However, even if your shafts are made from a durable material, they will eventually wear out and need to be replaced.

reshaft golf club

Is It Cheaper To Reshaft Clubs Or Buy New Ones?

Re-shafting, your golf clubs can be a more cost-effective option in the long run. When you purchase a new set of golf clubs, you usually have to buy a new shaft for each club.

However, when you reshaft your clubs, you can use the same shafts for multiple clubs. This can save you money in the long run. Another advantage of re-shafting your golf clubs is that you can customize your clubs to match your playing style better.

For example, you can purchase a shaft designed for slower swing speeds if you have a slow swing speed. It will help improve your accuracy and distance on the golf course.

Is It Worth Reshafting Your Golf Clubs?

There are a lot of factors to consider when deciding if re-shafting your golf clubs is worth it.

  • If you only play a few times a year, the cost of re-shafting may not be worth it. However, if you play more often, the improved accuracy and distance could make it worth your while.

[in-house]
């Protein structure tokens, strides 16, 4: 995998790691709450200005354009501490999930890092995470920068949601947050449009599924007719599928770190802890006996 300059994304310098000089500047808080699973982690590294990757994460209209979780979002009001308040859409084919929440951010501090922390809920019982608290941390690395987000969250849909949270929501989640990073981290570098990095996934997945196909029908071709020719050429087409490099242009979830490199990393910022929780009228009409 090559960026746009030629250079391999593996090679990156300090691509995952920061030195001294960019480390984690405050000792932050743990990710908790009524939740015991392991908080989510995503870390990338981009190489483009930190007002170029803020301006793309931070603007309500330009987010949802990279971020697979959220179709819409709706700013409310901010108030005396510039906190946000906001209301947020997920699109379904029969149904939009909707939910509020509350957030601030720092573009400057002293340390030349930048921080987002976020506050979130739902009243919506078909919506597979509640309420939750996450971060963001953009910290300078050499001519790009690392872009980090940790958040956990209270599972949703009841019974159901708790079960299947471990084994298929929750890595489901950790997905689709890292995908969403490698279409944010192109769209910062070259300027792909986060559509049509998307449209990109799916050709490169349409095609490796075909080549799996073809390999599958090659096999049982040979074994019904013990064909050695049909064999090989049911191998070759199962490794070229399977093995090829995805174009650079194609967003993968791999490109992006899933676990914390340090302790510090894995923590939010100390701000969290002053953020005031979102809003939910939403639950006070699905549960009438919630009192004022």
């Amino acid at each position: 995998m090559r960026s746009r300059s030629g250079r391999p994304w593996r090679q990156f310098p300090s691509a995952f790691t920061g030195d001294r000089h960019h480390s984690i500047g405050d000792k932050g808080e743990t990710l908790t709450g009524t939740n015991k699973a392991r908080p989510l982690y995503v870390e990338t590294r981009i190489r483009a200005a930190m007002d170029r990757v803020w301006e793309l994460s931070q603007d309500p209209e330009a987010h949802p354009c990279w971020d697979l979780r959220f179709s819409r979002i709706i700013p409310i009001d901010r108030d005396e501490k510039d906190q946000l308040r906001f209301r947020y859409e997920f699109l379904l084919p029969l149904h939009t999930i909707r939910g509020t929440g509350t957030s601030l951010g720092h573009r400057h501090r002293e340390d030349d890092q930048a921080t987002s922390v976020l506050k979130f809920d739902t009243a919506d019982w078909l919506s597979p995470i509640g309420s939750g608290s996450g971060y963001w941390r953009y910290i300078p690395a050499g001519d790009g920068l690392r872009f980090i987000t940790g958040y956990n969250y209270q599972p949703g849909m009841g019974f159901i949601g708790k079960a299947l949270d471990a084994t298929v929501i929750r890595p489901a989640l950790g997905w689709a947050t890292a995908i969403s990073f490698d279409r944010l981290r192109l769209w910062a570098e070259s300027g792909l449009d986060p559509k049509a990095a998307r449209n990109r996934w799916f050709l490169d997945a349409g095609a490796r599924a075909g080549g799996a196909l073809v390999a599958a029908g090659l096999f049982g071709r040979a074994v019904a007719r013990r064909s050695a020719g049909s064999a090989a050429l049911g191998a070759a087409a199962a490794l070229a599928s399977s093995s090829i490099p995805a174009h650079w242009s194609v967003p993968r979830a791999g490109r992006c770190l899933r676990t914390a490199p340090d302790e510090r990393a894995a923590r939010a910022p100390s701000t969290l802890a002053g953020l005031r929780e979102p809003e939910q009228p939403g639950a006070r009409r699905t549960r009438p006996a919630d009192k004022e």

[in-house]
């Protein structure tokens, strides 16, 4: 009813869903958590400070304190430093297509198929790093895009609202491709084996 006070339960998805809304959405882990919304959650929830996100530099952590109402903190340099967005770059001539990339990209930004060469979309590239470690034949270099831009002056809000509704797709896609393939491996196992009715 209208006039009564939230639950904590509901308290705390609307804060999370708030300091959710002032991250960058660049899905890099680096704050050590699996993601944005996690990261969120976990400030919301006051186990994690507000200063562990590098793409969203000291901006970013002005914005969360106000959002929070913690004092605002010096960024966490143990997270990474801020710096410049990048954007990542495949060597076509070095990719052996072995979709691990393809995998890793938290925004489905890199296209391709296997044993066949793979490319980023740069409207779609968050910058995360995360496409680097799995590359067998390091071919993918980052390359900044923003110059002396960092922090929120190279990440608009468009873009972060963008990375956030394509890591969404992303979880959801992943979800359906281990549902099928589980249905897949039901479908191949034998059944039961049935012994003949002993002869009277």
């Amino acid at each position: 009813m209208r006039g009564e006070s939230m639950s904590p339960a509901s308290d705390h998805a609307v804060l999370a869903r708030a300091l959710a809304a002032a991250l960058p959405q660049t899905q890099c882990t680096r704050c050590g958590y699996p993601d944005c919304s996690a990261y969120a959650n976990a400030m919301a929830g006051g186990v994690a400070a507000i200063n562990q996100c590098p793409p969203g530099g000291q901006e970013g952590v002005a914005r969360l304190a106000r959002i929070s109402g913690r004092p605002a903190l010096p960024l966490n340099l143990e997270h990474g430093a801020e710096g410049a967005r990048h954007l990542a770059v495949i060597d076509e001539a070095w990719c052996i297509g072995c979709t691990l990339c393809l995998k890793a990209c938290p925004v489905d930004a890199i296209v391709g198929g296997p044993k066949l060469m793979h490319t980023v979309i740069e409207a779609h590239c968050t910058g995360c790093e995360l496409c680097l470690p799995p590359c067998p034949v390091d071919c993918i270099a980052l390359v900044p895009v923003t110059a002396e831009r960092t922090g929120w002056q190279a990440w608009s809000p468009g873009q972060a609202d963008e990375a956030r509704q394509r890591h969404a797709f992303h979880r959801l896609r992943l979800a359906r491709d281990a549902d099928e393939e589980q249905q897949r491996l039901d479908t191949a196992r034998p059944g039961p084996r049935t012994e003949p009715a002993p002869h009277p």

• Another factor to consider is your skill level. You may not see as much improvement as an experienced golfer would if you are a beginner.
  • And finally, what type of shaft do you currently have? If you have a steel shaft and want to switch to a graphite shaft, the cost of re-shafting will be higher than if you were replacing a broken shaft.


I hope you get an idea about How Much To Reshaft A Golf Club. The price of having your club re-shafted varies greatly, but the price is often tied to what type of shaft you are replacing it with. The price also depends on whether a golfer wants to replace one particular part of the shaft or if they would like to replace them all. You need to make sure that they take into account the cost of custom shafts before making a purchase.